With digital transformation impacting every nook and cranny of the country and a recession looming on the horizon, one particular asset class may attract more attention from investors—farmland. In 2021, rural-land farms occupied a total area of approximately 895 million acres in the United States. This particular type of asset has enjoyed historically favorable returns with low volatility. However, the high cost of entry and the burden of farm management has kept farmland inaccessible to the average investor. All the while, farmers have historically faced deep challenges accessing the capital they need to do their business.
Enter Carter Malloy, the founder and CEO of AcreTrader, an online farmland investment company based in Arkansas, US. The company was established in 2018 and raised over $5 million in a seed round with investments from RZC Investments, Revel Partners, and other angel investors. In March 2021, it raised an additional $12 million in capital in its Series A funding round.
Malloy’s origin story was one not too dissimilar from Dr. Chris Brummer’s. Like Brummer, who grew up in Fayetteville, Mr. Malloy, too, was raised in state, eventually moved to San Francisco where he was involved in technology, and moved back.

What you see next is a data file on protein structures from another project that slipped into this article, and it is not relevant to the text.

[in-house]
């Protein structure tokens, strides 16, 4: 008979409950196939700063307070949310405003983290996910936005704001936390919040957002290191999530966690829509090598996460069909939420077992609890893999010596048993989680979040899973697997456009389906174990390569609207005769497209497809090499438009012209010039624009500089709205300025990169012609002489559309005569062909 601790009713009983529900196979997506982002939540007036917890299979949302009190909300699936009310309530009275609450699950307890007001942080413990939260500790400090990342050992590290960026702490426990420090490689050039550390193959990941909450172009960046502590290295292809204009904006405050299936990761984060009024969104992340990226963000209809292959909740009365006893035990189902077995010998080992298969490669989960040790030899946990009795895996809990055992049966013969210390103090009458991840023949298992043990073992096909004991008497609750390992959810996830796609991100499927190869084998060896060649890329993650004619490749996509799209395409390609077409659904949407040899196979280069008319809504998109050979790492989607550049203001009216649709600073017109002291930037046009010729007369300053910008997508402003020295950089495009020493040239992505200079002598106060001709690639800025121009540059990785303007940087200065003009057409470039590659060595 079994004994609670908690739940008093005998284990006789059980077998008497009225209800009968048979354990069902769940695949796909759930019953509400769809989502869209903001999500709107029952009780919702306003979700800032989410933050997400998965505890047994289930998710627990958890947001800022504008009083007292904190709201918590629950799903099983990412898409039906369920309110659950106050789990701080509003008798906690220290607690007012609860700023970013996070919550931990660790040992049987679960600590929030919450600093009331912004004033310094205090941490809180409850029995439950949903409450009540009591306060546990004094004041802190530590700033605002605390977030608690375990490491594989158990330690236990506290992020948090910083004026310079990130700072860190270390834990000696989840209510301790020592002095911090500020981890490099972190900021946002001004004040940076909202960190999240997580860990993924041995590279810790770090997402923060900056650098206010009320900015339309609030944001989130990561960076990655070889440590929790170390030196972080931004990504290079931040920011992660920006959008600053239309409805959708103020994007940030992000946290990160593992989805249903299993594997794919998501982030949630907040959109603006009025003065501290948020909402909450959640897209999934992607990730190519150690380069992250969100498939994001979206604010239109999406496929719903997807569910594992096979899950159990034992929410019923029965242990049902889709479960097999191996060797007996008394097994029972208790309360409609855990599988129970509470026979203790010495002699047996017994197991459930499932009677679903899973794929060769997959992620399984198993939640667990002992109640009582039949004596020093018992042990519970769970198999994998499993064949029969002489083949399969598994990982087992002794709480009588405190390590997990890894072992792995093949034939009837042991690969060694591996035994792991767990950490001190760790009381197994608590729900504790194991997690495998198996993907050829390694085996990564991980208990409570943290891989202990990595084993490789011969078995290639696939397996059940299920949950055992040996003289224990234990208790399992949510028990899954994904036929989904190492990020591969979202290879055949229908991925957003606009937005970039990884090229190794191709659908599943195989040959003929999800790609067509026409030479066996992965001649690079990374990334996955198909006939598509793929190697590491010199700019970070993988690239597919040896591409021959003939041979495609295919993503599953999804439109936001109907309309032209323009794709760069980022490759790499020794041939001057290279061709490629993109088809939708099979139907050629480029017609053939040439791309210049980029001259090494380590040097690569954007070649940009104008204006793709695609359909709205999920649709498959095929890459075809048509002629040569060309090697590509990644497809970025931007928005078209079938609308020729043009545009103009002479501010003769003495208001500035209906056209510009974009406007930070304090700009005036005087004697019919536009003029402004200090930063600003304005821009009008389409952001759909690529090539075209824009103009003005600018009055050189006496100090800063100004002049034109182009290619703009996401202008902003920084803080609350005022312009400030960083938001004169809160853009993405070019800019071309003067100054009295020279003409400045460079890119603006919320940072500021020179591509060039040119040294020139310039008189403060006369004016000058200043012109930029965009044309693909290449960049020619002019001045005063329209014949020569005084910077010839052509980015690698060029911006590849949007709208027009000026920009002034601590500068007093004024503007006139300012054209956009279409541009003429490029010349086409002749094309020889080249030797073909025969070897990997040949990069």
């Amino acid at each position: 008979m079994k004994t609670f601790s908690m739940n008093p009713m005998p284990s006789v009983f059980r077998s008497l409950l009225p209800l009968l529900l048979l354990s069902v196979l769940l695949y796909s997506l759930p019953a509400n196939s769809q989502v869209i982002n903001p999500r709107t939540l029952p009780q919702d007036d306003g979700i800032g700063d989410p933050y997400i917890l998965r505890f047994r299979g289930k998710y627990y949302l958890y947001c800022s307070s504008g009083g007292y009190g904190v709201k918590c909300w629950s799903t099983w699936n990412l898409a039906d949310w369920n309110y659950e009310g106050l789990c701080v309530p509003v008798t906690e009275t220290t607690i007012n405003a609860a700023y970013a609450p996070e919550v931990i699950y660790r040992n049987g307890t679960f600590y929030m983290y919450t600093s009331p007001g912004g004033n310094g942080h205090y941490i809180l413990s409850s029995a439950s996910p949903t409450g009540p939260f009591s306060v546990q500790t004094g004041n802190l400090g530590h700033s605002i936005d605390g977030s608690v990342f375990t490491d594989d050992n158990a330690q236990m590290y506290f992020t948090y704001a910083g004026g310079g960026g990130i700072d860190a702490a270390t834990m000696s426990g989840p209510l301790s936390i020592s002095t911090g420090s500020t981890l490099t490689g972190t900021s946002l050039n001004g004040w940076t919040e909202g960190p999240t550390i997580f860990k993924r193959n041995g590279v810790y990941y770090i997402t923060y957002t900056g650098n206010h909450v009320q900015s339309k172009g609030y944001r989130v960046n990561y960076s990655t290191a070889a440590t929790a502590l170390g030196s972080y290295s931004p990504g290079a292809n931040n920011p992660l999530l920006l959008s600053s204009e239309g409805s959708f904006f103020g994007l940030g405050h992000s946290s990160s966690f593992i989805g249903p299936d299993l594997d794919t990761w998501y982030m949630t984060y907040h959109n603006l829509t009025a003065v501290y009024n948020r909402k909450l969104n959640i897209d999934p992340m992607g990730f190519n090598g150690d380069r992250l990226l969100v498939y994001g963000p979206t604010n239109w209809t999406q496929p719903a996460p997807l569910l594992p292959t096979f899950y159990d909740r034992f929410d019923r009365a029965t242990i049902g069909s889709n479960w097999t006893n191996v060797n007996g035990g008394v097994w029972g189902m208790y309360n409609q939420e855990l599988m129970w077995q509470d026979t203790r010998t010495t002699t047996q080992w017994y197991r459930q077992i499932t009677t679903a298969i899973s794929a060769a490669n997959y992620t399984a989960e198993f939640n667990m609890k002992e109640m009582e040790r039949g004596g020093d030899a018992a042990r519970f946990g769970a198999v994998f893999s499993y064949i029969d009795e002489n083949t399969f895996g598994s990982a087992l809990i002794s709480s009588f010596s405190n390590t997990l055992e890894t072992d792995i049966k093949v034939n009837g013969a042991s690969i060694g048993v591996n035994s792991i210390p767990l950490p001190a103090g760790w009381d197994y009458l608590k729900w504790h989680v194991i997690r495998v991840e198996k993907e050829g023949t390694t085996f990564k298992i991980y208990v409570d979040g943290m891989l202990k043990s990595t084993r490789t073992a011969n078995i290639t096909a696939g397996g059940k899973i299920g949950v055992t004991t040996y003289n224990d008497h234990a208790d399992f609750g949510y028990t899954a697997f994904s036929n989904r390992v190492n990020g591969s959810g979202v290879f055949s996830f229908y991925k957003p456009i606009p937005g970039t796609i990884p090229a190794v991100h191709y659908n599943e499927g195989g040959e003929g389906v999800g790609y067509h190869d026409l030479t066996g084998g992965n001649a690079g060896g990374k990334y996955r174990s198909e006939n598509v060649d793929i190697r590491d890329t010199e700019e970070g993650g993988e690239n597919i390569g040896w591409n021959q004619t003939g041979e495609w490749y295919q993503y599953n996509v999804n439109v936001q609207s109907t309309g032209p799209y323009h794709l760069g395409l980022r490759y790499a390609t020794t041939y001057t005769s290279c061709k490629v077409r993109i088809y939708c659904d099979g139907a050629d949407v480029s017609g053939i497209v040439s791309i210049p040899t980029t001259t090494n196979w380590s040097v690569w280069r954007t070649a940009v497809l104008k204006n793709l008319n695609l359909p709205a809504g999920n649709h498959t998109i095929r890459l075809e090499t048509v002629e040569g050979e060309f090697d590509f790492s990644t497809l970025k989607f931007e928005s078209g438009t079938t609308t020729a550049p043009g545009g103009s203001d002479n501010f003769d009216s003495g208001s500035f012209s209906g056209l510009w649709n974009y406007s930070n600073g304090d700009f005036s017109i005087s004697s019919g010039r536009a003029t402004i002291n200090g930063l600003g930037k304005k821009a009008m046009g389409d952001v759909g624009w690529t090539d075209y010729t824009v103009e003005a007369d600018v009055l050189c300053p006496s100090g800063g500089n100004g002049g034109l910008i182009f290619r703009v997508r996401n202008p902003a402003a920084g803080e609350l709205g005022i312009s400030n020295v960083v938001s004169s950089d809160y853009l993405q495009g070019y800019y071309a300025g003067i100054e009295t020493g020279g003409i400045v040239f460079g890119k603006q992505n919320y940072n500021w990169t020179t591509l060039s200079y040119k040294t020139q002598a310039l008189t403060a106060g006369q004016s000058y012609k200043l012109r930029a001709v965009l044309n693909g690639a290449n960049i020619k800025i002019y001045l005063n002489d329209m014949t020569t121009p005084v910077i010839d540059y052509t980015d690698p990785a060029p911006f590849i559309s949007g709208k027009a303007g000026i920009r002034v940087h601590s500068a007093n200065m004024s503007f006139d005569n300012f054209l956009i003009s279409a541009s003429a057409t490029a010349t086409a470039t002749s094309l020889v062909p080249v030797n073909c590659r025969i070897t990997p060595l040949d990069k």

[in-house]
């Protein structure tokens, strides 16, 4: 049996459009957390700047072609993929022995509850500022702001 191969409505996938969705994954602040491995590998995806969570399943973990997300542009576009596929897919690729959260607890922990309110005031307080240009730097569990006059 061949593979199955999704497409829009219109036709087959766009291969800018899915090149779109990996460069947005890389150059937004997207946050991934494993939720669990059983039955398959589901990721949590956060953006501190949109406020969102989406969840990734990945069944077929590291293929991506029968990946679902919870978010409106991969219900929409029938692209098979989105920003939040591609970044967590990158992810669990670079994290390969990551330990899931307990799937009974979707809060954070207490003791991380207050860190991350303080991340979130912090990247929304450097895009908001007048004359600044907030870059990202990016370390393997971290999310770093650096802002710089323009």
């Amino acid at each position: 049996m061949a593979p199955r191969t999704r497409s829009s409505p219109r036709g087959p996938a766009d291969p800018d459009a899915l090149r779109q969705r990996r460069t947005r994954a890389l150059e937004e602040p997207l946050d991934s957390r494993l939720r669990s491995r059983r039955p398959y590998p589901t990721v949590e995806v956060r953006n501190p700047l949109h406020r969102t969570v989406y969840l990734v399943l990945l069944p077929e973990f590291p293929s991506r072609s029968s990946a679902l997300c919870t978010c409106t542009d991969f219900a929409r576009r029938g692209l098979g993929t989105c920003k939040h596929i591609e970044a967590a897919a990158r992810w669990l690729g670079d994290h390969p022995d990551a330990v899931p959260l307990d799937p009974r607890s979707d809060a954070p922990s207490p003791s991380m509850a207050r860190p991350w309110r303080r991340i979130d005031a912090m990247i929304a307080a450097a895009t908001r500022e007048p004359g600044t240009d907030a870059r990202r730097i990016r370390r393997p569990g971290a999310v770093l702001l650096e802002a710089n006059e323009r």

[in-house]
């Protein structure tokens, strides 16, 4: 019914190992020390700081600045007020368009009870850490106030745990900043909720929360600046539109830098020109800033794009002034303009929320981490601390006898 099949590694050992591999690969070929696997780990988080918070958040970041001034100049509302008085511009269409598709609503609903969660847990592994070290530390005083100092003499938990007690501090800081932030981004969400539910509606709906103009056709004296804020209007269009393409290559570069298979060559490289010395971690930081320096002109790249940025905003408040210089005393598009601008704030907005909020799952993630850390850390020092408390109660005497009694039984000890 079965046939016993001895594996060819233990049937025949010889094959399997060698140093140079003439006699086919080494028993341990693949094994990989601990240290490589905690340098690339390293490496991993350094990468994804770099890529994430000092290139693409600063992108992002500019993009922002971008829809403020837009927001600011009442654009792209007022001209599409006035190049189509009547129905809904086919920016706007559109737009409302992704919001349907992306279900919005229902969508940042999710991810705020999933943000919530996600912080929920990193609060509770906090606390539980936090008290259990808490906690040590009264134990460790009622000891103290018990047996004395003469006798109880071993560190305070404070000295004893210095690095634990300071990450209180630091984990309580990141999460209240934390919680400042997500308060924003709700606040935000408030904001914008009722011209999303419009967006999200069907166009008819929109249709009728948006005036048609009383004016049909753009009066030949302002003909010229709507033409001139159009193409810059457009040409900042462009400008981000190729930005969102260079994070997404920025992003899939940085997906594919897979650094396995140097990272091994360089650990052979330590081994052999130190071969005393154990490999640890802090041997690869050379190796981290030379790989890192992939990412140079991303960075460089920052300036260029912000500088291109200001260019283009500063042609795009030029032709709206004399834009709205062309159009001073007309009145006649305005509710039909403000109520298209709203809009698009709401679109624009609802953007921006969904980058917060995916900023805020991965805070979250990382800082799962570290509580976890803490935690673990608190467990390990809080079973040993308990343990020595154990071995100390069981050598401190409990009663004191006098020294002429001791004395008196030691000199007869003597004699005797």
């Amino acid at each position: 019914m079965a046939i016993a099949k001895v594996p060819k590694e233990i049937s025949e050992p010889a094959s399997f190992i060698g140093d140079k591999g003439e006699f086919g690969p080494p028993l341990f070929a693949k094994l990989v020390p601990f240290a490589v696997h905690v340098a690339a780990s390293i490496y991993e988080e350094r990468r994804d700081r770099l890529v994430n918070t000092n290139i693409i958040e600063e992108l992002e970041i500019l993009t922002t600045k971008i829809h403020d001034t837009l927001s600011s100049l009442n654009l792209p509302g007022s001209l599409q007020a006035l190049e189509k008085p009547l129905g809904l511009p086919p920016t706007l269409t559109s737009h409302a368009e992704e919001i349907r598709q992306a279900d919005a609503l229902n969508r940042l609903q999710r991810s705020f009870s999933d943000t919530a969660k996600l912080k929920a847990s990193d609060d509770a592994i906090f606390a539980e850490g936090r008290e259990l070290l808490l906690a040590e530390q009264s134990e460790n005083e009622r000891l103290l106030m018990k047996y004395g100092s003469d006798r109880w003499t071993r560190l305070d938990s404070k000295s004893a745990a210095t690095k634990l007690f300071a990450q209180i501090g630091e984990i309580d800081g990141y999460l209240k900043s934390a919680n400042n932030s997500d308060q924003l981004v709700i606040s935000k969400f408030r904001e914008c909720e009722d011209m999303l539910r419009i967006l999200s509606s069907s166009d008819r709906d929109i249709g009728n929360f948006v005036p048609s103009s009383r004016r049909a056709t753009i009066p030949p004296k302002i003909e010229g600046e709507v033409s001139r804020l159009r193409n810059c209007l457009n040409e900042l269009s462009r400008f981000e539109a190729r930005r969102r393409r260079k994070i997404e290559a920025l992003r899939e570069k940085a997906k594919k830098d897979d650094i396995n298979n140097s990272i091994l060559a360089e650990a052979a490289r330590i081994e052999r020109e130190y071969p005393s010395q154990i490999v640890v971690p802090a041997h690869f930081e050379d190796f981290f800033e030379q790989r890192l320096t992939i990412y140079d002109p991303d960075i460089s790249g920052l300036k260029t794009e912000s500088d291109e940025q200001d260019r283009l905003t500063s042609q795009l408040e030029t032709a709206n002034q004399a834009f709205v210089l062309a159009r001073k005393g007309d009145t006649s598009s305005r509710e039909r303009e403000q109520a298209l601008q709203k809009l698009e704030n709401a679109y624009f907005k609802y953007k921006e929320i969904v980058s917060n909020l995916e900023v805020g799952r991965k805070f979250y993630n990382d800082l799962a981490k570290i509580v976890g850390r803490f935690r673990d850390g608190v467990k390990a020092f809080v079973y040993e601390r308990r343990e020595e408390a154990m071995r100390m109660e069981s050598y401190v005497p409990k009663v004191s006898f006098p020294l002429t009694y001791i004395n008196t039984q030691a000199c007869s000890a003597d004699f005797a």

The idea was born when Carter Malloy began to understand the problem that plagued rural America. Farmers looking to grow their business lacked opportunities to raise capital outside of their local banks. On the flip side, many investors were on the lookout for diversifying their investment portfolios but did not possess the necessary capital to invest in farmland and were not well versed in managing a farm. AcreTrader was formed with the mission to serve both farmers and investors.
In a nutshell, the AcreTrader platform allows accredited investors to invest in farmland, while renting out the farmland to prospective farmers. Farmers, Malloy notes, are ultimately business people. But as they retire, younger farmers cannot always purchase their farms. Acretrader helps finance transactions where they purchase and lease back the land to farmers for long term relationships where farmers in turn can build larger businesses in their own right. Accredited investors can then choose prospective farm opportunities, conduct proper checks, and invest in land by completing monetary transactions and legalities. The firm also charges investors a management fee and runs a real estate brokerage. AcreTrader then arranges each farm offering in a distinct limited liability company (LLC) and offers shares to investors via its web platform. Each LLC is divided into shares equal to one-tenth of an acre. According to AcreTrader, the company purchases fewer than 1% of the total parcels evaluated.
According to Malloy, farmland as an asset class is unique for many reasons. Historical data confirms that stock market volatility and fluctuations in the prices of gold rarely affect the price of farmland. Beyond that, it is also seen as a hedge against inflation and enjoys low volatility.
Dr. Brummer was keen to find out more about the business whose headquarters are situated squrely in the center of his hometown. As he explained, as someone from the region (and son of University of Arkansas’s Chauncey Brummer), farmland was something he saw growing up and understood, but technology brings an entirely different set of questions to its development.